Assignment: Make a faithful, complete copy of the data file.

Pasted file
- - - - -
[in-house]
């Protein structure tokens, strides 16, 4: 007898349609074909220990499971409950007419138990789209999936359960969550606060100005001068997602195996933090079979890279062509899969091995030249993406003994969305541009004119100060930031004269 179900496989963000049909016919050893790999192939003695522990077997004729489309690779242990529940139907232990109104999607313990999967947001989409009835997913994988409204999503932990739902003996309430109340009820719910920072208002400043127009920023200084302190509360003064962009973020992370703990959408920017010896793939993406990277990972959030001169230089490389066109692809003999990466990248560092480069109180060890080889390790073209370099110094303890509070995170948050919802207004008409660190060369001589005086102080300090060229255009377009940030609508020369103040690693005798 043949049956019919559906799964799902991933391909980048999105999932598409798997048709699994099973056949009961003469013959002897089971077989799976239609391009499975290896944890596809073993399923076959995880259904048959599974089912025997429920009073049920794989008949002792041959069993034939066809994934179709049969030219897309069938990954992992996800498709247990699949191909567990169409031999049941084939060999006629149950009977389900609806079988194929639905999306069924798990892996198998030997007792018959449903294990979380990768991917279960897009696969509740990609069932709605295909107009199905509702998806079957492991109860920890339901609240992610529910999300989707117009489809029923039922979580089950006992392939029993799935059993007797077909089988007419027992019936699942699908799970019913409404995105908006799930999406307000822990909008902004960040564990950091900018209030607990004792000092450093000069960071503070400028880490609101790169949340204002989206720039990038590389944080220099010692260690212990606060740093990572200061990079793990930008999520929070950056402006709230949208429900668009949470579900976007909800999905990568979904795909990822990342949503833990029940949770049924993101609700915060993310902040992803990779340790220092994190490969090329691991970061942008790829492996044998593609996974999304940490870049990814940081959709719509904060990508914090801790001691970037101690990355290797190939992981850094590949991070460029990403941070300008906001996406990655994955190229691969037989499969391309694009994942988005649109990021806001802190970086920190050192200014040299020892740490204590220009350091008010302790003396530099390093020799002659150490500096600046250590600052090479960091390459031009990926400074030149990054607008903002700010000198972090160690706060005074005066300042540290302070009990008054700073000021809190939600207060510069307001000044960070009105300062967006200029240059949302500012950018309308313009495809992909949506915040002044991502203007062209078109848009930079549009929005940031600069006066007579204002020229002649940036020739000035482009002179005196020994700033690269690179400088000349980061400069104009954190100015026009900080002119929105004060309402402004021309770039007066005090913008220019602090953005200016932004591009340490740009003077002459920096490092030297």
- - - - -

[in-house]
């Protein structure tokens, strides 16, 4: 007898349609074909220990499971409950007419138990789209999936359960969550606060100005001068997602195996933090079979890279062509899969091995030249993406003994969305541009004119100060930031004269 179900496989963000049909016919050893790999192939003695522990077997004729489309690779242990529940139907232990109104999607313990999967947001989409009835997913994988409204999503932990739902003996309430109340009820719910920072208002400043127009920023200084302190509360003064962009973020992370703990959408920017010896793939993406990277990972959030001169230089490389066109692809003999990466990248560092480069109180060890080889390790073209370099110094303890509070995170948050919802207004008409660190060369001589005086102080300090060229255009377009940030609508020369103040690693005798 043949049956019919559906799964799902991933391909980048999105999932598409798997048709699994099973056949009961003469013959002897089971077989799976239609391009499975290896944890596809073993399923076959995880259904048959599974089912025997429920009073049920794989008949002792041959069993034939066809994934179709049969030219897309069938990954992992996800498709247990699949191909567990169409031999049941084939060999006629149950009977389900609806079988194929639905999306069924798990892996198998030997007792018959449903294990979380990768991917279960897009696969509740990609069932709605295909107009199905509702998806079957492991109860920890339901609240992610529910999300989707117009489809029923039922979580089950006992392939029993799935059993007797077909089988007419027992019936699942699908799970019913409404995105908006799930999406307000822990909008902004960040564990950091900018209030607990004792000092450093000069960071503070400028880490609101790169949340204002989206720039990038590389944080220099010692260690212990606060740093990572200061990079793990930008999520929070950056402006709230949208429900668009949470579900976007909800999905990568979904795909990822990342949503833990029940949770049924993101609700915060993310902040992803990779340790220092994190490969090329691991970061942008790829492996044998593609996974999304940490870049990814940081959709719509904060990508914090801790001691970037101690990355290797190939992981850094590949991070460029990403941070300008906001996406990655994955190229691969037989499969391309694009994942988005649109990021806001802190970086920190050192200014040299020892740490204590220009350091008010302790003396530099390093020799002659150490500096600046250590600052090479960091390459031009990926400074030149990054607008903002700010000198972090160690706060005074005066300042540290302070009990008054700073000021809190939600207060510069307001000044960070009105300062967006200029240059949302500012950018309308313009495809992909949506915040002044991502203007062209078109848009930079549009929005940031600069006066007579204002020229002649940036020739000035482009002179005196020994700033690269690179400088000349980061400069104009954190100015026009900080002119929105004060309402402004021309770039007066005090913008220019602090953005200016932004591009340490740009003077002459920096490092030297």